Chip-Seq merging peak files
Entering edit mode
7.1 years ago
tkygyn ▴ 30

Hi all,

I am very knew to all things Chip-seq. We have performed multiple experiments and now I have to analyze multiple files and was told to pretty much merge the replicates and use the mean of the distance for each gene.

Up until here I agreed with, but while I understand merging the replicates I was also told to merge broad and narrow peak files.

For all I've been reading this sounds like a terrible idea, but I'm the new person. If I'm correct (there is always the chance that I'm completely wrong) what arguments would be best what could I use as reference to support this position ?

Thank you

ChIP-Seq • 9.0k views
Entering edit mode
7.1 years ago
Michele Busby ★ 2.2k

First, are these A) technical or B) biological replicates? That is, the same biological sample run several times with the same antibody (same lot also if polyclonal) protocol, or different biological samples run the same way with the same protocol?

If it is A it may be reasonable to merge them for some analyses, such as just annotating peaks. I would merge the bam alignment files and then do the calls versus merging the calls.

However, first you have analyze your replicates to check they they all perform the same. We did a lot of performance comparisons here:

You can steal those ideas, especially using the ENCODE segmentation tracks if it's human and they have tracks for something like your cell type. But just counting the reads in bins and then doing a correlation is pretty informative.

But even in our data, and we used a robot and do it a lot, one of our technical replicates behaved strangely. See supplemental figure S6.

If it is B, biological replicates, you almost certainly don't want to merge them. You will lose your information about biological variance is present. If you are looking at something like differential peaks between conditions DESeq and really all reputable programs will want some sort of replicates, almost always biological. In general, if you want to compute a p value on anything you need separate replicates (not merged).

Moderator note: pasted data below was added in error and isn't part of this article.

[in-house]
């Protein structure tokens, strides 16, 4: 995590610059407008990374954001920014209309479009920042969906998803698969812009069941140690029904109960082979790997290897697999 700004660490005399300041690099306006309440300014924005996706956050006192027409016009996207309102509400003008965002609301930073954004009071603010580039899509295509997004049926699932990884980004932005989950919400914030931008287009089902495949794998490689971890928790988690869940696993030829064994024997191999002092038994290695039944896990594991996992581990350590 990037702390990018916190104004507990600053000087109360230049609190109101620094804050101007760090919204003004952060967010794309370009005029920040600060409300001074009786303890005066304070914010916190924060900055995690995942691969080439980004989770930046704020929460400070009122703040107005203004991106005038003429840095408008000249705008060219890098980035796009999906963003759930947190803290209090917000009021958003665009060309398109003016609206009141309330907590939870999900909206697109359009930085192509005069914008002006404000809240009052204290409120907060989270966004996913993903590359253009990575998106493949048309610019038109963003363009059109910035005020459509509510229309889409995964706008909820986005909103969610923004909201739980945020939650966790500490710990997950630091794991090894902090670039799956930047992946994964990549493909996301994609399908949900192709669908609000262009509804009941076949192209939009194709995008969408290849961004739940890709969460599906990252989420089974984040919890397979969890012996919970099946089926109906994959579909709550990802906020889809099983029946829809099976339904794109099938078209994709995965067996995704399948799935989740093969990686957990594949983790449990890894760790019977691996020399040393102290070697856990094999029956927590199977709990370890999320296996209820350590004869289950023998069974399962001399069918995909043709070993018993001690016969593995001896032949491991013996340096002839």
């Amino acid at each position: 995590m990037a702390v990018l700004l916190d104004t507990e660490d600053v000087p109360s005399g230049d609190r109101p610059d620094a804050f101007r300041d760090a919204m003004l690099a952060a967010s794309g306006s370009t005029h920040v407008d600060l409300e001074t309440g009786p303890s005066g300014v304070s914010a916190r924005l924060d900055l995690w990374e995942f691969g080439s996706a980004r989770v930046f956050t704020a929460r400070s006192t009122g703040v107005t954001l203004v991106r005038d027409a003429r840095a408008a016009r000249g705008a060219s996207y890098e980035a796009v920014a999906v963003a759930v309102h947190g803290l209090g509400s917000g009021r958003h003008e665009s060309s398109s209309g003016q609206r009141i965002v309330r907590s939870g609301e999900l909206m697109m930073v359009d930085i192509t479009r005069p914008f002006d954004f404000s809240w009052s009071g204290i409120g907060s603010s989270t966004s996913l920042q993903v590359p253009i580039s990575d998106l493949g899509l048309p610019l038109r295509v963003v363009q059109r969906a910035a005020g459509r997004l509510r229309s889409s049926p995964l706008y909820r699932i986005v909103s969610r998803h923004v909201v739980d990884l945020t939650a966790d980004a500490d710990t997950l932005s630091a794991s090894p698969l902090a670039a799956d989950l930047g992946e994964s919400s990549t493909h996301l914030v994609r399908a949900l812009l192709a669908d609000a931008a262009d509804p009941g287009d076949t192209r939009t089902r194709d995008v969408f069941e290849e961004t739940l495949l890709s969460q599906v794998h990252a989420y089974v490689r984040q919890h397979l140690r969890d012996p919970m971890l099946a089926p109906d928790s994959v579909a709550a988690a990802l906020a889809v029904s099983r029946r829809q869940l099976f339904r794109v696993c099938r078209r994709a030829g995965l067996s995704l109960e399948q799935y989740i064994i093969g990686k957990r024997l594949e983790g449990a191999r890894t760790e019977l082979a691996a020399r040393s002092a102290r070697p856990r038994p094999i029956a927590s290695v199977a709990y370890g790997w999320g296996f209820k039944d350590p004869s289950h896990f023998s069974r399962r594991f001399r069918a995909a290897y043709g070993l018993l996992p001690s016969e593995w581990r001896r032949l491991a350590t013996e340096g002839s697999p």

If you are just annotating peaks you don't need a p value.

Entering edit mode

Thank you. The paper was a great help.

Entering edit mode
7.1 years ago
mforde84 ★ 1.4k


You can merge peaks from distinct biological replicates, though as Michele points out there's no real follow up analysis you can do after doing so. After that, you can only really describe the data.

I'd suggest looking closely at ENCODE TF pipeline (see links below). We are interested in reproducibility of peaks (whether narrow or broad), and I assume that's close to what you're being asked to do. We generate a biological replicate pool and psuedoreplicate conditions from the pool and individual biological replicates. We then call peaks, and perform a IDR analysis across all of these conditions.

This is the official ENCODE writeup page:

This is my github for a working pipeline deployed on an AWS like cloud environment:

Have fun, ChIP is alot of fun to work with!


Entering edit mode
7.1 years ago
apa@stowers ▴ 600

I'm not sure why you would be merging "narrow" and "broad" peak calls -- generally you are calling one type of peak or the other, only one of these is appropriate, depending on what it is you chipped, for instance transcription factor (narrow) or histone mark (broad). Unless perhaps you chipped an enzyme, say Pol2, which can have mixed behaviors that may require multiple peak calling strategies.

I also definitely recommend using IDR, and I use it all the time. BUT: be sure to use version 2. Version 1 had serious bugs!


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